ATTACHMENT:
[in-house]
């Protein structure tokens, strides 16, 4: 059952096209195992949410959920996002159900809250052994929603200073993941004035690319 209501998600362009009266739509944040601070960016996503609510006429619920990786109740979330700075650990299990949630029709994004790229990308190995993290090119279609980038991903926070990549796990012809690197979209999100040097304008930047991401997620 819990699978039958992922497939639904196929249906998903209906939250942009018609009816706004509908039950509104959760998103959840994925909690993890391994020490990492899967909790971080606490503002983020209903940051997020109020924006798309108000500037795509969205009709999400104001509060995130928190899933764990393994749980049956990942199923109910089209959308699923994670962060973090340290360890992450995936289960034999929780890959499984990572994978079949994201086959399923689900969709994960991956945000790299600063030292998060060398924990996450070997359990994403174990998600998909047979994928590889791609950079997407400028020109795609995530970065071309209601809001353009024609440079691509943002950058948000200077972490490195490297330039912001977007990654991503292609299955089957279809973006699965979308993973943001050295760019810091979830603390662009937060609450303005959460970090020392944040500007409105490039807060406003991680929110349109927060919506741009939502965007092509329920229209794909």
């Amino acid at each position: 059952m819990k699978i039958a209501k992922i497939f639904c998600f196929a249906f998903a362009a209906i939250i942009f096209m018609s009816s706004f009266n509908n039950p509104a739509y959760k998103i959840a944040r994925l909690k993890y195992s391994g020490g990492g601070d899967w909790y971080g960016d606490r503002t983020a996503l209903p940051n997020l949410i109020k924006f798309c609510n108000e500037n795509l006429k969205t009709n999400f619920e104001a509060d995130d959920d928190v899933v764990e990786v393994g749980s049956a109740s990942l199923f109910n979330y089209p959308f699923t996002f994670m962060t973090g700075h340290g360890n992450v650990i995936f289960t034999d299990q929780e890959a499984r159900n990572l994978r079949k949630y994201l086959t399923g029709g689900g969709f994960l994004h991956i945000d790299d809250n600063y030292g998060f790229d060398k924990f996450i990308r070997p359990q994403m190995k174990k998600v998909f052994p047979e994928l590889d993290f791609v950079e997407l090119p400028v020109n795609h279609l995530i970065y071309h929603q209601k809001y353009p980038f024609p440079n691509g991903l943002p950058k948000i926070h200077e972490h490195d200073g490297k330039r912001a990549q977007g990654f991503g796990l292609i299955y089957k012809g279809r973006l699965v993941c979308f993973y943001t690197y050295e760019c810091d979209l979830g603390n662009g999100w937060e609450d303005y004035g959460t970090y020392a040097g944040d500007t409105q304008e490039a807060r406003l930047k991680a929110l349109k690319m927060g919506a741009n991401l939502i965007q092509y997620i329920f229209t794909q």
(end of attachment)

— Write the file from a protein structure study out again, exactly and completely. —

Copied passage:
[in-house]
């Protein structure tokens, strides 16, 4: 059952096209195992949410959920996002159900809250052994929603200073993941004035690319 209501998600362009009266739509944040601070960016996503609510006429619920990786109740979330700075650990299990949630029709994004790229990308190995993290090119279609980038991903926070990549796990012809690197979209999100040097304008930047991401997620 819990699978039958992922497939639904196929249906998903209906939250942009018609009816706004509908039950509104959760998103959840994925909690993890391994020490990492899967909790971080606490503002983020209903940051997020109020924006798309108000500037795509969205009709999400104001509060995130928190899933764990393994749980049956990942199923109910089209959308699923994670962060973090340290360890992450995936289960034999929780890959499984990572994978079949994201086959399923689900969709994960991956945000790299600063030292998060060398924990996450070997359990994403174990998600998909047979994928590889791609950079997407400028020109795609995530970065071309209601809001353009024609440079691509943002950058948000200077972490490195490297330039912001977007990654991503292609299955089957279809973006699965979308993973943001050295760019810091979830603390662009937060609450303005959460970090020392944040500007409105490039807060406003991680929110349109927060919506741009939502965007092509329920229209794909």
């Amino acid at each position: 059952m819990k699978i039958a209501k992922i497939f639904c998600f196929a249906f998903a362009a209906i939250i942009f096209m018609s009816s706004f009266n509908n039950p509104a739509y959760k998103i959840a944040r994925l909690k993890y195992s391994g020490g990492g601070d899967w909790y971080g960016d606490r503002t983020a996503l209903p940051n997020l949410i109020k924006f798309c609510n108000e500037n795509l006429k969205t009709n999400f619920e104001a509060d995130d959920d928190v899933v764990e990786v393994g749980s049956a109740s990942l199923f109910n979330y089209p959308f699923t996002f994670m962060t973090g700075h340290g360890n992450v650990i995936f289960t034999d299990q929780e890959a499984r159900n990572l994978r079949k949630y994201l086959t399923g029709g689900g969709f994960l994004h991956i945000d790299d809250n600063y030292g998060f790229d060398k924990f996450i990308r070997p359990q994403m190995k174990k998600v998909f052994p047979e994928l590889d993290f791609v950079e997407l090119p400028v020109n795609h279609l995530i970065y071309h929603q209601k809001y353009p980038f024609p440079n691509g991903l943002p950058k948000i926070h200077e972490h490195d200073g490297k330039r912001a990549q977007g990654f991503g796990l292609i299955y089957k012809g279809r973006l699965v993941c979308f993973y943001t690197y050295e760019c810091d979209l979830g603390n662009g999100w937060e609450d303005y004035g959460t970090y020392a040097g944040d500007t409105q304008e490039a807060r406003l930047k991680a929110l349109k690319m927060g919506a741009n991401l939502i965007q092509y997620i329920f229209t794909q």